I will make the case that the roadmap towards AGI will have to be done through the development of stepping stone capabilities. These capabilities should be inspired by human infant cognitive development.
To bolster my case, there are several principles in play here that I’ve discussed previously.
The first principle is that developing new skills must be learned through “Embodied learning”. It is an impossibility to be able to create the specifications to achieve even the simplest of tasks (see Moravec’s paradox) that the only viable mechanism that we have is to train complex cognitive machines is inside a virtual environment. To learn intuition about an environment, an agent must first interact with its environment. This provides grounding of the agents’ own model of self with respect to the environment. Absent this grounding, there is no concept of meaning and without meaning there isn’t a concept of common sense. There is no concept of what is possible and impossible within an environment. There is no way of understanding what action or set of actions is feasible or infeasible.
There have been remarkable strides when a system is trained first with the basic skill of “Ego-motion.” In experiments, a system was first trained with an awareness of physical self and then evolves into higher capabilities such as object attention and then object interaction. There seems to be solid evidence that certain skills are good prerequisites for other skills. This is of course obviously intuitive, however, what is not obvious is how to sequence the development of these skills?
The complexities of evolution also reveal to us additional hints that above is correct. Evolution makes use of what already exists rather than re-inventing. Evolution prefers reuse. To achieve higher complexity it begins from a state of current possibilities and generates new possibilities only from existing components. The process of evolutionary innovation is through reuse. I discuss this in more detail previously. If we are to assume that Cognitive Learning employs common (or perhaps identical) mechanisms as evolution, then what we consider as cognitive skills can be looked as structural building blocks that are to be reused for higher cognition. What is not entirely obvious is how one skill serves as a building block of another skill. However, it is always important to remember that evolution does not build the optimal solution, rather it builds only the solution that is available in the adjacent possible. Said different, evolution is pragmatic and not optimal. Making this analogy, cognitive development is also pragmatic and not optimal.
In two recent talks by Yann Lecun and Josh Tennenbaum, they both brought up different slides that document the cognitive development of human infants.
It’s important enough for both Yann LeCun and Josh Tennenbaum to agree on the importance of human infant development in the context of AI. There are good reasons to believe that we need to use infant development as an inspiration. That’s because infants are obviously learning in a way that is very different from our current Deep Learning Architectures. More advanced AI must be able to replicate this capability.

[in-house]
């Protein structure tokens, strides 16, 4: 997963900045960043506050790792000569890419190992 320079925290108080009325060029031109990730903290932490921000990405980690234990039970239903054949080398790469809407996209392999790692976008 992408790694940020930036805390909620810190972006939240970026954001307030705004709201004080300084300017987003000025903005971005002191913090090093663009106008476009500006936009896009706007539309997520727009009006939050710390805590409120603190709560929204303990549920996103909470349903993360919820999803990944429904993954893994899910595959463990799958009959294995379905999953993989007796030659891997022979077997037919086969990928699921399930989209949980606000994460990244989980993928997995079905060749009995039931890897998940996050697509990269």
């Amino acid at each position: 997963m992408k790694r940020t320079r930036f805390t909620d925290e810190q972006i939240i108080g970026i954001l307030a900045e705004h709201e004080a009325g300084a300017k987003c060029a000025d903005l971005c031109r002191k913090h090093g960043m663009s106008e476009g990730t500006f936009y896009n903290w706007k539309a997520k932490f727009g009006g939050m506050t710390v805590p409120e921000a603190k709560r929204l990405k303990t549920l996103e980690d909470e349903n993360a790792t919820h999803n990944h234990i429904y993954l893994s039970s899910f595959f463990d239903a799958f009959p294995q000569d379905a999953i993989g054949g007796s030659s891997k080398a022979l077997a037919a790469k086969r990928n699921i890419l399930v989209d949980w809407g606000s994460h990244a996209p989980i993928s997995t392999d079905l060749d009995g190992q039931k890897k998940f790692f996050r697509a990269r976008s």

The current problem with Deep Learning is that (despite its advances) its cognition does not appear to be anywhere similar to human or even biological cognition. I wrote about this previously in my exploration of human visual perception. I’ve had this conjecture that anomalies in human cognition, manifested in cognitive biases and sensory illusions, can give us unique hints as to how humans think. These hints then can be leveraged to understand how an AGI may be built.
It’s strange that this method is very ‘cargo cult’ like. That is if we just imitate various observations of a system that we are replicating that we could conjure up the same system. The inhabitants of a South Pacific island were unable to replicate an airborne logistical system by creating planes out of husks. How then should such an approach described here even work?
The difference is the islander had no access to a generative technology such as Deep Learning. They had no technology at their disposal that allowed them to fill in the blanks. They had no technology that substituted for their lack of cognitive capabilities. However, today’s Deep Learning researchers have such a technology. That is a technology wherein only the boundaries of a problem need to be sketched and through a kind of alchemy a system is trained.
This is of course much easier said than done. What exactly are the principles of Deep Learning? How does evolution lead to innovation? What are the principles of biological learning? How is human learning different?
Here is a very insightful debate at MIT’s Center for Brains, Minds, and Machines that gives you a feel of the complexity of this problem:
You will find in the above debate a lot of disagreement about the nature of cognition. Some debaters can’t even agree on whether the brain is analog or digital!
Now, if the path towards an AGI would mirror the path of human infant development, they would not an AGI have the same kinds of problematic and destructive traits that many humans possess? I have however reason to believe that an AGI would have mostly human beneficial traits. I’ve explored this is some detail in “Human Personalities and Learning Strategies.” There I argue that the beneficial traits are those traits that value exploration overexploitation. A human beneficial AGI is one that explores options exhaustively. This, in fact, reminds me of that movie “War Games”, where the W.O.P.R. machine learned the concept of an unwinnable game through the massive exploration of playing an unwinnable tic-tac-toe game.